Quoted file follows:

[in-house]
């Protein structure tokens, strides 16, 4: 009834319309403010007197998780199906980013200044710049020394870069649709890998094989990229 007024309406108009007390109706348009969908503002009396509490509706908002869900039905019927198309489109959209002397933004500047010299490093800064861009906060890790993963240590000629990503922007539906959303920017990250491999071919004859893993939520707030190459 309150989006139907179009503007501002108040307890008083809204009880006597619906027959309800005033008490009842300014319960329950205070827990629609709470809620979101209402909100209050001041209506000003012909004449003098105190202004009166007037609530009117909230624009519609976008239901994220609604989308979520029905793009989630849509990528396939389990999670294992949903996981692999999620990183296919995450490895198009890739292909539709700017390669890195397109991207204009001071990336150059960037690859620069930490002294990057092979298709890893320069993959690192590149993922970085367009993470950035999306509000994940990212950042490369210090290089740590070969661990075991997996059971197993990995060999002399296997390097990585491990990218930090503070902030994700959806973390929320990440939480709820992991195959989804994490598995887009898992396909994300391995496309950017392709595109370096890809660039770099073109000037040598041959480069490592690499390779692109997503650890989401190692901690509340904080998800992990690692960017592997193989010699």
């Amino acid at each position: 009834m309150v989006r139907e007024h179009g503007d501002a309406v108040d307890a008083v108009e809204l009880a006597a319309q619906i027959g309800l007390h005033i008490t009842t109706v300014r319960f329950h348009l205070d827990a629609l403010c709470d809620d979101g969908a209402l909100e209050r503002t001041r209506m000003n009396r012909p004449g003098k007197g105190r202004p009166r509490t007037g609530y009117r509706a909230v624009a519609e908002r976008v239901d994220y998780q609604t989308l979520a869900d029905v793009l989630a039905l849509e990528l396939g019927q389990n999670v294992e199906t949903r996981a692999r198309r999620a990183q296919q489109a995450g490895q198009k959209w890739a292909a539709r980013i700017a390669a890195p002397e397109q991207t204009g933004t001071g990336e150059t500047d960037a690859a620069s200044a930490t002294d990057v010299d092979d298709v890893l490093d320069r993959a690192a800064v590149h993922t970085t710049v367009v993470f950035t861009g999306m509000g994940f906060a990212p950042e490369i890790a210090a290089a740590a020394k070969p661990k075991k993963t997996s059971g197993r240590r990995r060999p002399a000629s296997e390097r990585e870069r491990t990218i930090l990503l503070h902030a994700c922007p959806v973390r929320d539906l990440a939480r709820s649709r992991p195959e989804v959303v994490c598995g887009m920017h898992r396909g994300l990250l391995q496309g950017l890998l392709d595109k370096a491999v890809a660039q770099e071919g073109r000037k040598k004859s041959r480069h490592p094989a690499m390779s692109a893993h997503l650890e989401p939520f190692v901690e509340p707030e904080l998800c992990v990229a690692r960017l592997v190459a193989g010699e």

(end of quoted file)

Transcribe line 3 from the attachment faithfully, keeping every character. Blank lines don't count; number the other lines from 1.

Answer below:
């Amino acid at each position: 009834m309150v989006r139907e007024h179009g503007d501002a309406v108040d307890a008083v108009e809204l009880a006597a319309q619906i027959g309800l007390h005033i008490t009842t109706v300014r319960f329950h348009l205070d827990a629609l403010c709470d809620d979101g969908a209402l909100e209050r503002t001041r209506m000003n009396r012909p004449g003098k007197g105190r202004p009166r509490t007037g609530y009117r509706a909230v624009a519609e908002r976008v239901d994220y998780q609604t989308l979520a869900d029905v793009l989630a039905l849509e990528l396939g019927q389990n999670v294992e199906t949903r996981a692999r198309r999620a990183q296919q489109a995450g490895q198009k959209w890739a292909a539709r980013i700017a390669a890195p002397e397109q991207t204009g933004t001071g990336e150059t500047d960037a690859a620069s200044a930490t002294d990057v010299d092979d298709v890893l490093d320069r993959a690192a800064v590149h993922t970085t710049v367009v993470f950035t861009g999306m509000g994940f906060a990212p950042e490369i890790a210090a290089a740590a020394k070969p661990k075991k993963t997996s059971g197993r240590r990995r060999p002399a000629s296997e390097r990585e870069r491990t990218i930090l990503l503070h902030a994700c922007p959806v973390r929320d539906l990440a939480r709820s649709r992991p195959e989804v959303v994490c598995g887009m920017h898992r396909g994300l990250l391995q496309g950017l890998l392709d595109k370096a491999v890809a660039q770099e071919g073109r000037k040598k004859s041959r480069h490592p094989a690499m390779s692109a893993h997503l650890e989401p939520f190692v901690e509340p707030e904080l998800c992990v990229a690692r960017l592997v190459a193989g010699e």